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Author Topic: Is it too early to move queen cells to mating nucs?  (Read 1308 times)
enchplant
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« on: April 13, 2011, 06:09:44 AM »

Hi folks,
I have been trying my hand at grafting and raising some queens. This was my second batch. I tried finding the smallest larvae that were only slightly larger than the unhatched egg. I grafted on Monday. Say this is day 4. By friday  (Day 8 ) the cells had been built out and capped. I was concerned that the first queen out would kill the others so I checked on Monday again (day 11) and noticed the end of one cell had been opened.
I am not sure the queen that had been inside had actually hatched but I was worried I would loose the lot (16 out of 32 had been capped) so I went ahead and put the 12 best into 6 mating nucs (2 cells in each). This was the most bees I could spare to make mating nucs.
My question is was this too early to move them to mating nucs? They say to move them in on day 14. What is the disadvantage of moving them this early? I opened up one cell and the baby queen was still small and white.
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Michael Bush
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« Reply #1 on: April 14, 2011, 04:47:20 AM »

Earlier they may get chilled in a small mating nuc and they are very fragile and may get damaged in the transfer.  14 is best.
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Michael Bush
My website:  bushfarms.com/bees.htm
My book:  ThePracticalBeekeeper.com
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"Everything works if you let it."--Rick Nielsen
BjornBee
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« Reply #2 on: April 16, 2011, 05:48:16 AM »

Enchplant.
If the timing of your days was correct, the opened cell could not of been a fully developed queen. Probably a bad queen cell that the bees were removing. You can lose a cell every now and then throughout the entire process and the bees will rip the cells back down.

I usually start taking mine out by on day 13. That way if bad weather or other situations come up, I still have an extra day to place cells in mating nucs. If I wait till day 14, then need to finish up the next day (Day 15), you run the rick of an early queen,...and of course dead queen cells.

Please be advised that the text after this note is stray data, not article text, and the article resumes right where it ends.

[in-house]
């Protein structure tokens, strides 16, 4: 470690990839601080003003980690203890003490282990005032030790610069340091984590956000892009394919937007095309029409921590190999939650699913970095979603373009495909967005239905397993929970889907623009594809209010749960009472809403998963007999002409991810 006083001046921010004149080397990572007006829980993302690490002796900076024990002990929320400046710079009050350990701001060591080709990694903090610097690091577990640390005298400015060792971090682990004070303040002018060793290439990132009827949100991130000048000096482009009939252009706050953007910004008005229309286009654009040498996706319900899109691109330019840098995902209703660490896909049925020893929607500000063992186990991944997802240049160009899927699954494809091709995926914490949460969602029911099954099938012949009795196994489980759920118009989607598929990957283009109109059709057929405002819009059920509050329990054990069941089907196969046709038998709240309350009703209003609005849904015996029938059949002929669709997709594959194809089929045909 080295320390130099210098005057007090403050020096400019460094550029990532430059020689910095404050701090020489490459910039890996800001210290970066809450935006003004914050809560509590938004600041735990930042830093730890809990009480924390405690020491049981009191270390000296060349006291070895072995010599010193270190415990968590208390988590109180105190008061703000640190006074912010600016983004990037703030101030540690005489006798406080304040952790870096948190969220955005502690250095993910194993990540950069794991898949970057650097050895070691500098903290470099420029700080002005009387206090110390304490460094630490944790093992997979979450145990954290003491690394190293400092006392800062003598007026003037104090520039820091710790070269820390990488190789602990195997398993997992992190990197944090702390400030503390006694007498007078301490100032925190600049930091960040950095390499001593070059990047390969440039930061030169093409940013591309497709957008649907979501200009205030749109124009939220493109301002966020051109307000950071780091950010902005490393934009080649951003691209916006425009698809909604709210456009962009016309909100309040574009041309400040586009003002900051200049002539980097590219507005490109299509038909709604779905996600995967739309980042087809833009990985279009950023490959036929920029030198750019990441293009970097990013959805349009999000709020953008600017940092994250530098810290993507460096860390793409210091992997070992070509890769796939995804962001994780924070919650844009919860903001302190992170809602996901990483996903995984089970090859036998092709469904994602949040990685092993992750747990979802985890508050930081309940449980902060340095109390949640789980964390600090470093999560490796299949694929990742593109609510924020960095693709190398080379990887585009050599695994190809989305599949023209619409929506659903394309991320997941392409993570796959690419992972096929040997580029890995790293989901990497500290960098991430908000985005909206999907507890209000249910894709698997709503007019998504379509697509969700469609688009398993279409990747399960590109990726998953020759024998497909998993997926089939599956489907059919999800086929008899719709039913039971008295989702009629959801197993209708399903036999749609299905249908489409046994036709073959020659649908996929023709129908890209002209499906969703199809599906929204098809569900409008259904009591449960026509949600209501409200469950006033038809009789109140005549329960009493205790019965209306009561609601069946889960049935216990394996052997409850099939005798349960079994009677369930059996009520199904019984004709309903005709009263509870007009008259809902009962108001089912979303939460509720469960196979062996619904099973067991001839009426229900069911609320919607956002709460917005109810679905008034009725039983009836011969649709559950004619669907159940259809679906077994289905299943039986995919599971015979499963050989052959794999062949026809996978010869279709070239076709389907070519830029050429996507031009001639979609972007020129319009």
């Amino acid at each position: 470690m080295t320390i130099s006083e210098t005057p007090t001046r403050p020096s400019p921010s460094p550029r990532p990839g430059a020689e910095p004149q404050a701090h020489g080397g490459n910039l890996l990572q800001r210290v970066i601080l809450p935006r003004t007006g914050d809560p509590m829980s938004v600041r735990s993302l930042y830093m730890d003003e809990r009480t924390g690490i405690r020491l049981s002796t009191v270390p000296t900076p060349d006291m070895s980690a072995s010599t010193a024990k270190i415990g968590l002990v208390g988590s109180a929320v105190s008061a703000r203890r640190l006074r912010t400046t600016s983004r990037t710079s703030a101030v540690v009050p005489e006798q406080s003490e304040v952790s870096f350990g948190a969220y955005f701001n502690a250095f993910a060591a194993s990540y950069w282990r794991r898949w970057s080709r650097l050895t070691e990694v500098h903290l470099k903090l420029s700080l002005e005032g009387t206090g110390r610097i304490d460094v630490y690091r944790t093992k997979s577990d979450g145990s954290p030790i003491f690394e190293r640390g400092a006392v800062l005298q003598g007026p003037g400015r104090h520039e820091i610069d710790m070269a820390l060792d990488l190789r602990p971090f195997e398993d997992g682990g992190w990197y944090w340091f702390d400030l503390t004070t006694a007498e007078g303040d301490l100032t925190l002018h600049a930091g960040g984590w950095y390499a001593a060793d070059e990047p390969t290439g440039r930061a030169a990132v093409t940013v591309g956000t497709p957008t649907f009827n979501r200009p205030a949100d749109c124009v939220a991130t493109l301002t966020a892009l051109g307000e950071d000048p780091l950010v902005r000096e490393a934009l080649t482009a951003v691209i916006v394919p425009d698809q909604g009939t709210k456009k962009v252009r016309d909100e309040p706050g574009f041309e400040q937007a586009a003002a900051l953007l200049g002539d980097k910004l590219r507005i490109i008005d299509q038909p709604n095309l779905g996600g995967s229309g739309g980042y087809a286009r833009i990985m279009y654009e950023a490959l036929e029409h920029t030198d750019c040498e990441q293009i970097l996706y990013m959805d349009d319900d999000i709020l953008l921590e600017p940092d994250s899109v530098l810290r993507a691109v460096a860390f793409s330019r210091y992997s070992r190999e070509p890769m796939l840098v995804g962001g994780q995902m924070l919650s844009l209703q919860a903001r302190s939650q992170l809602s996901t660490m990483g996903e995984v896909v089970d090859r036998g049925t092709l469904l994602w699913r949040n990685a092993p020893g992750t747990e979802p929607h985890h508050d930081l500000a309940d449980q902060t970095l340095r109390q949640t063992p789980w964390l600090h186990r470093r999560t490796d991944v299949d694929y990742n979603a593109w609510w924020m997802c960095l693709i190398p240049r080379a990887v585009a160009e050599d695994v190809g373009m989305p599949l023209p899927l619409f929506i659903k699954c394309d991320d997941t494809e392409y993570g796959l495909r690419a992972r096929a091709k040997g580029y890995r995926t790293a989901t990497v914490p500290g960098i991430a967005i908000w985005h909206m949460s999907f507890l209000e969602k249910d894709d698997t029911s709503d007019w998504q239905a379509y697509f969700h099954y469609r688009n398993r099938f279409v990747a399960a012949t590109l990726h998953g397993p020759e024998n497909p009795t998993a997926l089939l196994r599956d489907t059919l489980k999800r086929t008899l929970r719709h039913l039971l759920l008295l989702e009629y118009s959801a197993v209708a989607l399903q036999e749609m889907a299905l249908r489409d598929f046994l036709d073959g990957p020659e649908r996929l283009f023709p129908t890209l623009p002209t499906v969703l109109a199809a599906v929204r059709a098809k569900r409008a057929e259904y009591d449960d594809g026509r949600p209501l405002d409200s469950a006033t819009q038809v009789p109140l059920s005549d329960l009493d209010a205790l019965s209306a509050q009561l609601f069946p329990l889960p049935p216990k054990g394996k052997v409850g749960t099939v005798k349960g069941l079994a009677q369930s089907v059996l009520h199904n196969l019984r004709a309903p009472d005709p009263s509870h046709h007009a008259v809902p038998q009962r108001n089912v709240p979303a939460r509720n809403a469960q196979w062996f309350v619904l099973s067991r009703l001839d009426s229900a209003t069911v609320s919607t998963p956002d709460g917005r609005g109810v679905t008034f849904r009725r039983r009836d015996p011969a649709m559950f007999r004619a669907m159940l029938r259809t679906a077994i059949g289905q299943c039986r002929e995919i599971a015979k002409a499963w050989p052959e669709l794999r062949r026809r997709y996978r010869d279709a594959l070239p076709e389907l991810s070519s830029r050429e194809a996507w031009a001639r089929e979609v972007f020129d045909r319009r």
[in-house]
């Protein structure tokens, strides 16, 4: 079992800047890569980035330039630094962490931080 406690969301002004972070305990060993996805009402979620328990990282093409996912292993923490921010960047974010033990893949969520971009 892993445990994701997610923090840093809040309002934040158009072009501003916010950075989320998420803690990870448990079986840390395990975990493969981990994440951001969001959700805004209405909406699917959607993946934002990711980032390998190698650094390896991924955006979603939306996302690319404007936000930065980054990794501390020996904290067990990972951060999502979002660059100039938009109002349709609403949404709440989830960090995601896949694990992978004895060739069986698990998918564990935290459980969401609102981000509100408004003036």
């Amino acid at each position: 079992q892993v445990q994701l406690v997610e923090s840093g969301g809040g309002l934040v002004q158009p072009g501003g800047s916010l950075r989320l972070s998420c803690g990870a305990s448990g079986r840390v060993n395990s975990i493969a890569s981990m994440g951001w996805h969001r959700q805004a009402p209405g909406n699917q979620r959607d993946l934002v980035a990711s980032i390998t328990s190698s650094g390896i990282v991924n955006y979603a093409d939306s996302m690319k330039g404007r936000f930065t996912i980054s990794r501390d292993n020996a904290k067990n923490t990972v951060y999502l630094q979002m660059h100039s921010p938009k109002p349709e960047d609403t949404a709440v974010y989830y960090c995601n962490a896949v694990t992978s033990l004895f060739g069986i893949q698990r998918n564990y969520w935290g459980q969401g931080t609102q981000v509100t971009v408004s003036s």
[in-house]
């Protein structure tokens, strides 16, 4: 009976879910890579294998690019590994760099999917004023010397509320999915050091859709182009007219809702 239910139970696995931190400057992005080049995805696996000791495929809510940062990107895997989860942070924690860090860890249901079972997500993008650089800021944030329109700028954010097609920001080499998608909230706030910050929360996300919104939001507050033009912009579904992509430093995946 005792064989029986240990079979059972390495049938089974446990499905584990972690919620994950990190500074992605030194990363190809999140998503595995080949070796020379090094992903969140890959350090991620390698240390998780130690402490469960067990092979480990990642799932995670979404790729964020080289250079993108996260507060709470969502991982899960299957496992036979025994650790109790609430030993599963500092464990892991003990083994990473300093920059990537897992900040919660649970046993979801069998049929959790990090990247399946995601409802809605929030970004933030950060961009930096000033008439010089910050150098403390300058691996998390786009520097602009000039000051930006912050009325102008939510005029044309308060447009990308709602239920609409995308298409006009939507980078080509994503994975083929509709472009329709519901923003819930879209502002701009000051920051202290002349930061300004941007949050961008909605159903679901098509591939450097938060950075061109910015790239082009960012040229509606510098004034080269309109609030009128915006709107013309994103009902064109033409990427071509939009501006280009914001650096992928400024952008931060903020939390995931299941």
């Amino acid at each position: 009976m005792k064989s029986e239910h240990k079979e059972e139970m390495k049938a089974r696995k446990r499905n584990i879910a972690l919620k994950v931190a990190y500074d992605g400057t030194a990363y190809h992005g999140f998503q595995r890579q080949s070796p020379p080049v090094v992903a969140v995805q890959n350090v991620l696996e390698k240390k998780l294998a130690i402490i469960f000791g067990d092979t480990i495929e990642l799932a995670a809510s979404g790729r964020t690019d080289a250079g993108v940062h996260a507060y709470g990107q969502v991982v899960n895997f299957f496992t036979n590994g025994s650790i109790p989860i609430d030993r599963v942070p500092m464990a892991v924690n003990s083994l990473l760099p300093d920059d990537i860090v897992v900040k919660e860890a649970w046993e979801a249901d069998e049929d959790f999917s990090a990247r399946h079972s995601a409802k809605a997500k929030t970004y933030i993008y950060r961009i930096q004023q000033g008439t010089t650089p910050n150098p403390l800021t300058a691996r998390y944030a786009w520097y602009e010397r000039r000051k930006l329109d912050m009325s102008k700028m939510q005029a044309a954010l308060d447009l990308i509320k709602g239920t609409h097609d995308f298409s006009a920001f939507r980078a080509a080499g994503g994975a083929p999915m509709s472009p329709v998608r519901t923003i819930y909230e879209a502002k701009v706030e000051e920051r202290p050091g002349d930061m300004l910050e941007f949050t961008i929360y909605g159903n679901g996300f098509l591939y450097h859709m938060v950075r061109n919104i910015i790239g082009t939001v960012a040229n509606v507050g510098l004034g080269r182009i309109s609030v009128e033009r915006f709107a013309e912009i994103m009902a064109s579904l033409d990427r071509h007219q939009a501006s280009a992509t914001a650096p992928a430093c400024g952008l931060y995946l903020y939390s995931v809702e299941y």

Queen (larvae and pupil stage) should never be handles or move prior to day 12. Up to day eleven, the queen is still in contact with the royal jelly plug. If she loses contact she will starve or be damaged After day 11, she is no longer in contact and has everything she needs to finish developing. As long as she is not chilled (as MB stated), or bumped to hard (wings are the last to fully mature) she can be moved and placed in mating nucs. But the closer you get to day 14 the better your odds of not having something go wrong.
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enchplant
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Location: Orinda, California (Bay Area)


« Reply #3 on: April 16, 2011, 08:15:49 PM »

Thanks so much Michael and Bjorn B. I think you are right there is no way it could have been a developed queen - the other larval queens bees were still small and white . Another problem I now have faced by my impatience is that the mating nucs I had set up have had to wait a long time for something to happen with these queen cells and are now getting fed up. I had populated the  mating nucs with mostly workers from a trap out. I didn't have many frames of larvae and nurse bees to spare. They had plenty of stores and I have fed them well but they are restless because they have no queen and no larvae except the queen cells. Apparently they don't treat her like a true queen until she has mated , she doesn't seem to give off the same pheromones. Anyhow I will wait and see..Imagine me waiting..!
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